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Autonomous driving in everyday life

Digital Design Methodologies
M.Sc. Digital Service Design, Brunel University

How might we integrate autonomous driving seamlessly in the everyday lives of people?

Designbrief   The case studie deals with the question of how the integration of autonomous driving might take place in the near future within an urban context. The research focuses on the use of autonomous cars in the everyday life of people in consideration of its impact on urban life and places.

When it comes to autonomous driving, people can go everywhere at any time they want. This freedom causes new driving behaviours, needs and problems which first have to be identified. These new driving habits will also have an impact on our cities and urban life. The challenge for the automotive sector will not only be about answering how people will drive, but also considering the context of why, where and when users will move. 

There are no longer fix hotspots like bus or train stations and car parks. Is it therefore possible to define drop-off zones for driverless cars which ­create value for the user by creating a new digital meaning for phyiscal urban places? When using an autonomous car, the user has to tell the car what to do. The case studie deals with the interaction between user and car and how micro services could add a magical feeling to everyday travel issues.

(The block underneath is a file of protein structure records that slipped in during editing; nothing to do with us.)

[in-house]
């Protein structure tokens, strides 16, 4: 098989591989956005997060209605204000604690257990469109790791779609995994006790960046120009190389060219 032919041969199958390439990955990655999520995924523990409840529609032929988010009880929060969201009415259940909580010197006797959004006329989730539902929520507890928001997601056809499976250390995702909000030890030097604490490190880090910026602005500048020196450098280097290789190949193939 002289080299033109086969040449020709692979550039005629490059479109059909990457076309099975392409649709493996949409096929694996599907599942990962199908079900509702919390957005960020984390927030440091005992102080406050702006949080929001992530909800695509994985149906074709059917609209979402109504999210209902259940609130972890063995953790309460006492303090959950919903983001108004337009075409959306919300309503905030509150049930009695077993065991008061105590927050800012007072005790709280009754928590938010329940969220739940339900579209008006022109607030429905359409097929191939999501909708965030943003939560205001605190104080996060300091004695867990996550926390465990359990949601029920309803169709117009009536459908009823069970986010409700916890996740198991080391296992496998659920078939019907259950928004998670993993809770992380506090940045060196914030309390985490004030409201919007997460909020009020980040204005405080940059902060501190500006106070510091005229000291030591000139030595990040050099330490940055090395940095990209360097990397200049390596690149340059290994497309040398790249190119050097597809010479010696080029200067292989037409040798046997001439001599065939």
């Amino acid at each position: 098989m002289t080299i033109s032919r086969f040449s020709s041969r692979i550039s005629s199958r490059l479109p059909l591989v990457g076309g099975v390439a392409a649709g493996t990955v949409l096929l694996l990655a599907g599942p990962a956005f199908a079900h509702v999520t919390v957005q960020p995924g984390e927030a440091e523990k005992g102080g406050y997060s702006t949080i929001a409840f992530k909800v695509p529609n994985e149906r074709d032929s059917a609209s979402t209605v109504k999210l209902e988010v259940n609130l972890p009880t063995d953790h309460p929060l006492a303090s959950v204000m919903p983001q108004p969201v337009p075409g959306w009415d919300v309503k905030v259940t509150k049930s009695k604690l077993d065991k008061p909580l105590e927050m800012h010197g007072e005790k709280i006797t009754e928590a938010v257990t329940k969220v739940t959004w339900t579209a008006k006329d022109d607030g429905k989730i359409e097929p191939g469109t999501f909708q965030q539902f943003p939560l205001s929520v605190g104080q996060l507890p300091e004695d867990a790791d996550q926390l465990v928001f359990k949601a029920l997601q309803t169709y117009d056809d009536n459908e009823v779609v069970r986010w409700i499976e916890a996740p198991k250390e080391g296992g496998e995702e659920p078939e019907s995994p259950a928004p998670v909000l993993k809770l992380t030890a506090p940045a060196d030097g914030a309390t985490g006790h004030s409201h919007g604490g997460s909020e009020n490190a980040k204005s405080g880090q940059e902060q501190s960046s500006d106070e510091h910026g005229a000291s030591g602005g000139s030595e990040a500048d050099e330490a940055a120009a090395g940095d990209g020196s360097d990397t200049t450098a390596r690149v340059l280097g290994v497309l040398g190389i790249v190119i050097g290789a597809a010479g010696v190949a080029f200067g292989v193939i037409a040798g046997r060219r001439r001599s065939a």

Autonomous driving
When it comes to autonomous driving, the business model "mobility as a service" will arise. There will be on-demand fleet vehicles available with a subscription service (e.g. Pay-as-you-go). This means access to mobility for everyone on a daily use.

Urban Places
It is through human activities that urban spaces become places. In a future where autonomouse driving is established, physical and digital is connected in real-time. Urban places will become more fluid and temporary. Open and shared spaces like co-working and co-living will belong to the everyday life and create a city which is build around people.

No more fix hotspots
When it comes to autonomous driving, there aren't any more fix hotspots like train stations or car parks. The project HubCab from the MIT Senseable City Lab shows in real-time urban data streams where, how, and at what times different parts of our cities become stitched together as hubs of mobility. Freedom will be a challenge for people. They can go everywhere and at any time they want. What are those hubs? Where will they be?

New drop-off hotspots
People using autonomous cars will define new hubs and hotspots in the city. Is it possible to give physical places a new valuable digital meaning? How can we motivate people to go to certain places? Which opportunities will lie in the transition process between pick-up and drop-off and its relation?